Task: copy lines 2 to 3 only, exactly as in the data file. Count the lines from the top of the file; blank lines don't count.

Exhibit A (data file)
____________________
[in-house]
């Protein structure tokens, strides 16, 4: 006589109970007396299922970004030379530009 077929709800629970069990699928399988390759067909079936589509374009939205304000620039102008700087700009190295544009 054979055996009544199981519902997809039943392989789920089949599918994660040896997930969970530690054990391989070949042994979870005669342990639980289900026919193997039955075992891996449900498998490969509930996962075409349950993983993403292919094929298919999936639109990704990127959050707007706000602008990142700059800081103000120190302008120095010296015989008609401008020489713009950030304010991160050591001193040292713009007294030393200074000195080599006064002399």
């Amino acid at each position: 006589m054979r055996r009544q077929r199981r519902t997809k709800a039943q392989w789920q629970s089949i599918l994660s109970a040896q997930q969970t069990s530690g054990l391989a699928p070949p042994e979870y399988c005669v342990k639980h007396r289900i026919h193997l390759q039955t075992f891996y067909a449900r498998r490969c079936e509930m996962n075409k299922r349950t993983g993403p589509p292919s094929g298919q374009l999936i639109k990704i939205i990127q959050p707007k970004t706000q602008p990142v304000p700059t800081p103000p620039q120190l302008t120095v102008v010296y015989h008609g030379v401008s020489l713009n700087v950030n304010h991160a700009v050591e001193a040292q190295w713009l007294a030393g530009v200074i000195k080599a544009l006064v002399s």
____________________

């Protein structure tokens, strides 16, 4: 006589109970007396299922970004030379530009 077929709800629970069990699928399988390759067909079936589509374009939205304000620039102008700087700009190295544009 054979055996009544199981519902997809039943392989789920089949599918994660040896997930969970530690054990391989070949042994979870005669342990639980289900026919193997039955075992891996449900498998490969509930996962075409349950993983993403292919094929298919999936639109990704990127959050707007706000602008990142700059800081103000120190302008120095010296015989008609401008020489713009950030304010991160050591001193040292713009007294030393200074000195080599006064002399």
């Amino acid at each position: 006589m054979r055996r009544q077929r199981r519902t997809k709800a039943q392989w789920q629970s089949i599918l994660s109970a040896q997930q969970t069990s530690g054990l391989a699928p070949p042994e979870y399988c005669v342990k639980h007396r289900i026919h193997l390759q039955t075992f891996y067909a449900r498998r490969c079936e509930m996962n075409k299922r349950t993983g993403p589509p292919s094929g298919q374009l999936i639109k990704i939205i990127q959050p707007k970004t706000q602008p990142v304000p700059t800081p103000p620039q120190l302008t120095v102008v010296y015989h008609g030379v401008s020489l713009n700087v950030n304010h991160a700009v050591e001193a040292q190295w713009l007294a030393g530009v200074i000195k080599a544009l006064v002399s």